About a dozen parents spoke about the needs of Hispanic students at the Evanston/Skokie School Board meeting on Monday night.

The parents, most with children in Washington School, and other community members spoke during public comment in English and Spanish, with translation provided on-the-fly by Board member Sergio Hernandez.

Several parents pleaded with the board to provide more resources to close the opportunity and achievement gaps for Hispanic elementary school students.

Speakers requested more bilingual literacy teachers, more bilingual social workers and more classroom aides.

One mother asked that more attention be paid to the transition from elementary to middle school. She said her son, who had done well at Washington, wasn’t as prepared as she thought he was when he went to middle school.

A student entering eighth grade who had participated in the two-way immersion Spanish/English program in elementary school encouraged the board to expand the TWI program into middle school to encourage better performance.

“We spend more on taxes,” said one parent, “but we don’t see better educational outcomes.”

One mother cited research indicating that bilingual students get higher literacy scores than English-only or other monolingual students.

Both Board President Sunith Kartha and Superintendent Paul Goren thanked the speakers, especially since they had to sit through a 90-minute finance committee meeting, also translated on-the-fly by Hernandez, before they were able to speak at the working board meeting.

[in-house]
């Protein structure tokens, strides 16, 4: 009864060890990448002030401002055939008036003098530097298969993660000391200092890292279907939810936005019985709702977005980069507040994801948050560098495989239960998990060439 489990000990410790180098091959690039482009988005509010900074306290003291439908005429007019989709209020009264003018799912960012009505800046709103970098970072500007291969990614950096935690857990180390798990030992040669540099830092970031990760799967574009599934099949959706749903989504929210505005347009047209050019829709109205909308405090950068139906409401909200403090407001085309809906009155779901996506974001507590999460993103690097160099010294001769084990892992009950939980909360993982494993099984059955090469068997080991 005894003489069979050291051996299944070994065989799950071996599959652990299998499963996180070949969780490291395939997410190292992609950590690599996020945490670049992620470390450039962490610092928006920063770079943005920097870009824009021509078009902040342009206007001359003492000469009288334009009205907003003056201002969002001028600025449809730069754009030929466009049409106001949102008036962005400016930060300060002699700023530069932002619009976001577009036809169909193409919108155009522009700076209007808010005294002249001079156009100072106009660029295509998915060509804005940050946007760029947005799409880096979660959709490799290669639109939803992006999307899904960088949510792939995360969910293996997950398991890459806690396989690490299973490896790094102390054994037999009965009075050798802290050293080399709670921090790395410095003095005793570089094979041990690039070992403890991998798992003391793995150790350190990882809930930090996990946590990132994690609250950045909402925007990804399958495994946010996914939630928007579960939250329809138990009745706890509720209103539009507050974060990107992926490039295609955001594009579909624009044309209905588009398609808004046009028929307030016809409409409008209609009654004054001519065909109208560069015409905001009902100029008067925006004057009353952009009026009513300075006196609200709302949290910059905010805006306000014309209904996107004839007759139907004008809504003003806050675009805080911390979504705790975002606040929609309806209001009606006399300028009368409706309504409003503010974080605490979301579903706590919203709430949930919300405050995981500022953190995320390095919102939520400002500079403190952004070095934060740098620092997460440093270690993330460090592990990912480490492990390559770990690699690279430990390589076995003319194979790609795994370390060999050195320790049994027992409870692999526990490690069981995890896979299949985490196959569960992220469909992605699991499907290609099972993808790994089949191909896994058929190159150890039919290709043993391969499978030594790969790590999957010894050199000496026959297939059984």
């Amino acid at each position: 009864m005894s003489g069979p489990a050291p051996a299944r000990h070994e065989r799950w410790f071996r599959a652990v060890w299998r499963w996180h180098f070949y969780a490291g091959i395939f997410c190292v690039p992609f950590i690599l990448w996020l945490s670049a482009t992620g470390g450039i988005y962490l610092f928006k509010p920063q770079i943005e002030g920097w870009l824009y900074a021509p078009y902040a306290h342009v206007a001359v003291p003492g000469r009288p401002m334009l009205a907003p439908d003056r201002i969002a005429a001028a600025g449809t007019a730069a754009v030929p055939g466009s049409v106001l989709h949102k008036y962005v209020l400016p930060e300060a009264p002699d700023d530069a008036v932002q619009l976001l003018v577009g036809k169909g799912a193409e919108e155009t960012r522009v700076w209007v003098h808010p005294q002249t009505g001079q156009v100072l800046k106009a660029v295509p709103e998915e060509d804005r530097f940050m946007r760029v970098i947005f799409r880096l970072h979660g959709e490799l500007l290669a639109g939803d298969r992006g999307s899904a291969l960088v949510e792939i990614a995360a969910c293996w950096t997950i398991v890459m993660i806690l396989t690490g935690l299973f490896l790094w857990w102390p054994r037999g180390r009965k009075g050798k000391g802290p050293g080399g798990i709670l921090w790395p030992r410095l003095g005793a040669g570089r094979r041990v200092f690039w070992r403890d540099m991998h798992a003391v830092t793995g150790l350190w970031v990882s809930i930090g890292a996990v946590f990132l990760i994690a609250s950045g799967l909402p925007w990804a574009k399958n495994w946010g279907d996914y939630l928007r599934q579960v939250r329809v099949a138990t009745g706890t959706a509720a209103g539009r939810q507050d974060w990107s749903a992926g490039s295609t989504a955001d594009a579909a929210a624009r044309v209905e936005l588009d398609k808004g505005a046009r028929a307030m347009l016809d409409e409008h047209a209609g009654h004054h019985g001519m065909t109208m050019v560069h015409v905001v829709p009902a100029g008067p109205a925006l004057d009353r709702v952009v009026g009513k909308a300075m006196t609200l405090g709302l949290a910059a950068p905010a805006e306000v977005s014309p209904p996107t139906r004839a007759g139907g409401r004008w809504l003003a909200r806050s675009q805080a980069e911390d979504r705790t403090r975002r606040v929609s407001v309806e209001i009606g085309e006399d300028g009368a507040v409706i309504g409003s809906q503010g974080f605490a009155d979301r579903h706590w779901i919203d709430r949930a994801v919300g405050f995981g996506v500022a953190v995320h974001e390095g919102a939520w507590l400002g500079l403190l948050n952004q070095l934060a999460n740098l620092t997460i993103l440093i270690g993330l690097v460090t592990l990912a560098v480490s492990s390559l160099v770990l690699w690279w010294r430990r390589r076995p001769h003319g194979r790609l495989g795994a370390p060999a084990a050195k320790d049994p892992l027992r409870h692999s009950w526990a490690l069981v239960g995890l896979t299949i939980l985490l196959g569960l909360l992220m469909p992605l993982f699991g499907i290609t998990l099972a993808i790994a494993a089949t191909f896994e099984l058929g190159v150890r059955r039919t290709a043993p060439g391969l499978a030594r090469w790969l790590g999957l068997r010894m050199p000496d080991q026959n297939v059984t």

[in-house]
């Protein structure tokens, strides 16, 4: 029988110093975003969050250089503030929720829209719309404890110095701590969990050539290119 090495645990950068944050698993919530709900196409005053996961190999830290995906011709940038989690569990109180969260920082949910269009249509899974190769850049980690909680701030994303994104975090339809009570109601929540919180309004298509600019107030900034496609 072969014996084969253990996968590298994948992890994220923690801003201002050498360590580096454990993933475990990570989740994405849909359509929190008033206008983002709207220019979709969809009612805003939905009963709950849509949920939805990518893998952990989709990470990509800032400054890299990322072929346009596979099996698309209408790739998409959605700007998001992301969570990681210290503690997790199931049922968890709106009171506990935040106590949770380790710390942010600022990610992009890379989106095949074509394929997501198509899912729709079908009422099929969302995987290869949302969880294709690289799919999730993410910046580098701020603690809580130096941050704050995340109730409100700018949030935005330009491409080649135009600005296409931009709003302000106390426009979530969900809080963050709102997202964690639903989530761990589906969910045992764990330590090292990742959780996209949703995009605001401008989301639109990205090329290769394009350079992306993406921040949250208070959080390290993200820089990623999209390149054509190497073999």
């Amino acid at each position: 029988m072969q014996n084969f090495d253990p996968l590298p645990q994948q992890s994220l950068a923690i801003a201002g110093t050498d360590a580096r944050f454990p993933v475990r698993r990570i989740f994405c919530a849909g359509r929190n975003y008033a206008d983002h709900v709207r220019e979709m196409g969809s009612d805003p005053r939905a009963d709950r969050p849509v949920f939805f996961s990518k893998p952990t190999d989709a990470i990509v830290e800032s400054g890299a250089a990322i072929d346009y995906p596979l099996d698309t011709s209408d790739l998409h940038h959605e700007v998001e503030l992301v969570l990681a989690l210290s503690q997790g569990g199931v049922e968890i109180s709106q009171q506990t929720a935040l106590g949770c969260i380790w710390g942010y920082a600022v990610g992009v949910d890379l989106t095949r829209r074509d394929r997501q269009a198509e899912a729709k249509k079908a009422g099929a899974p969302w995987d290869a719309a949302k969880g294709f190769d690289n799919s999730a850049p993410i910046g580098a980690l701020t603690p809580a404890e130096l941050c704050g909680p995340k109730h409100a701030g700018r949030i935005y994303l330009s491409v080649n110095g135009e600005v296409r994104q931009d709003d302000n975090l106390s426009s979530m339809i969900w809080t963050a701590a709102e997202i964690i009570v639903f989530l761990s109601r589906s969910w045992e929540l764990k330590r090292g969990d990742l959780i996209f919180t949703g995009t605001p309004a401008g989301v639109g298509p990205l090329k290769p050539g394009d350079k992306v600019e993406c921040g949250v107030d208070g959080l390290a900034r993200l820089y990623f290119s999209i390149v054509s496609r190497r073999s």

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  1. Valid concerns — and a natural result of Board’s poor decisions
    I’m sympathetic to the parents’ concerns and hope that the board and administration will rely on data and best practices to address this important issue. Significantly, however, these parents had to speak up in light of the administration’s short-sighted decisions to create a position for Director of Black Student Success as a result of pressure from Opal and others. In light of the achievement gap among Latinx students, these parents naturally felt that this decision meant that the administration viewed black success as more important than Latinx success. So instead of creating a Director of Minority Student Success, we’ll likely have a Director of Black Student Success, a Director of Latinx Student Success, and so on.

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